As Shanghai continues to expand outward, replacing agriculture with urbanization, a US-based design firm is looking to reimagine the way that Shanghai grows food to feed its 24 million people.
The Sasaki planning and urban design firm is turning heads with its masterplan for a 250-acre urban agricultural district in Pudong called Sunqiao, which will include, most spectacularly, towering vertical farms that grow lots of leafy vegetables.
Sunqiao will include residential, commercial and public spaces integrated with an urban farm spread out across several buildings that will hydroponically produce spinach, kale, bok choi and watercress under LED lights and nutrient-rich water. Those veggies will then be sold to local grocers and restaurants.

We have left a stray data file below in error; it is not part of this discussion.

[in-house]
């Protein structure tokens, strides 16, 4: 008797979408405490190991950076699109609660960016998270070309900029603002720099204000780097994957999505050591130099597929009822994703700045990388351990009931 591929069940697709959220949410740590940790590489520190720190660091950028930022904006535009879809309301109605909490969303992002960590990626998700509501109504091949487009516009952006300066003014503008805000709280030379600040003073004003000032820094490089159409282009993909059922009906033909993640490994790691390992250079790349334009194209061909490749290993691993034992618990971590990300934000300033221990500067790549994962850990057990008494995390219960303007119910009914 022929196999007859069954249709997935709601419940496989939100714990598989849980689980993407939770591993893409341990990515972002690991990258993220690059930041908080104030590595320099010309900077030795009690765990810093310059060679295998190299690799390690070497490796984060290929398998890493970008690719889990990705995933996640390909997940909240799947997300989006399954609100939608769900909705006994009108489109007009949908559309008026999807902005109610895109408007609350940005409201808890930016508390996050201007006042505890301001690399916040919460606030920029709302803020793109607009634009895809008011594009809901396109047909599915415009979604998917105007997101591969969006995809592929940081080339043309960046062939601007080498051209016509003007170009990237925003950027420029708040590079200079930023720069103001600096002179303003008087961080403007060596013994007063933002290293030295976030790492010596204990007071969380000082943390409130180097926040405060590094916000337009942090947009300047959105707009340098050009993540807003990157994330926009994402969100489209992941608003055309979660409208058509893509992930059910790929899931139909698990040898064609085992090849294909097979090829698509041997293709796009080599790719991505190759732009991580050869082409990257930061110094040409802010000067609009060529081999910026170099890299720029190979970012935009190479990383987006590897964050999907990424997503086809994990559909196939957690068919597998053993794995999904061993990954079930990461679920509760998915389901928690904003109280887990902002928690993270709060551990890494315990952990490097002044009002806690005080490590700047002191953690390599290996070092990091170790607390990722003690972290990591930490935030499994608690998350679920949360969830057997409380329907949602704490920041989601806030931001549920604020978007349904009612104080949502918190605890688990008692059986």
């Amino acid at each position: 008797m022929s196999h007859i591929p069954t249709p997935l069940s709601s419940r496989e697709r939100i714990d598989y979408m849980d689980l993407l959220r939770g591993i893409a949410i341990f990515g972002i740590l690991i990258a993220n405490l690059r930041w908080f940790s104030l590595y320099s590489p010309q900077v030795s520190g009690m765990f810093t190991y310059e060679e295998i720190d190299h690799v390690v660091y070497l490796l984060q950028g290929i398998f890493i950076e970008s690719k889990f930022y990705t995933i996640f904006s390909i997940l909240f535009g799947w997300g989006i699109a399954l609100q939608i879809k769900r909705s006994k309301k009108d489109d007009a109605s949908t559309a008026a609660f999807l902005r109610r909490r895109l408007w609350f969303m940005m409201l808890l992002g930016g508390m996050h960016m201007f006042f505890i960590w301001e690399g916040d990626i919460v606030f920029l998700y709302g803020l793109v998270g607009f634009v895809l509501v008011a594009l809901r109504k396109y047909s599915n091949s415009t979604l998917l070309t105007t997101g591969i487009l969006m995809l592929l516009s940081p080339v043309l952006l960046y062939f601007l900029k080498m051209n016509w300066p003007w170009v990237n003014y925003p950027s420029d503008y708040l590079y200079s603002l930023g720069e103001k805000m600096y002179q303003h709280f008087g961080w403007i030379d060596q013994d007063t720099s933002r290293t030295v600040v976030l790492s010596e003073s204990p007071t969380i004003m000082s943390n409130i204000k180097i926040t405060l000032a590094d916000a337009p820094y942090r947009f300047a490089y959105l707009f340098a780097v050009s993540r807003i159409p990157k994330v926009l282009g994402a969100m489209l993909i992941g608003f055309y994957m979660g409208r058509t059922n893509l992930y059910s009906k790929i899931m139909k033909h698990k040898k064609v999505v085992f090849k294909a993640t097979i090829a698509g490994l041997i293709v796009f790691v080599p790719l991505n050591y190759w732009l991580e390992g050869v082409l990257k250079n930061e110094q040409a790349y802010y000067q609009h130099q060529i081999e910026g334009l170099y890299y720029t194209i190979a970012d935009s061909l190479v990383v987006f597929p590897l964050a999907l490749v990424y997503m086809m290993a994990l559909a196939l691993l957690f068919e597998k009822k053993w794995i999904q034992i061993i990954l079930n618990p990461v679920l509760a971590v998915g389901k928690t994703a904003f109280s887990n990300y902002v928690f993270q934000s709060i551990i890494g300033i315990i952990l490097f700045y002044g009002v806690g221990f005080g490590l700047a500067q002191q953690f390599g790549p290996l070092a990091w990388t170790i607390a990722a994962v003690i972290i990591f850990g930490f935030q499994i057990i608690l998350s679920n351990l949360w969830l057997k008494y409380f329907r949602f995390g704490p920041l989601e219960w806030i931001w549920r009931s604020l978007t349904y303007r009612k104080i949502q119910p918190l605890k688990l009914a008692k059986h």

Michael Grove, a principal at Sasaki, told Business Insider that the firm expects to break ground on the project by 2018, though there is no timeline yet. Grove said that the biggest problem they will face will be designing buildings that block out as little sun as possible.
While this project may seem ambitious, it’s not quite on the level of Italian architect Stefano Boeri who wants to cover China with “forest cities” starting with the smoggy Hebei capital of Shijiazhuang.
For China, the future certainly looks green.
[Images via Sasaki]
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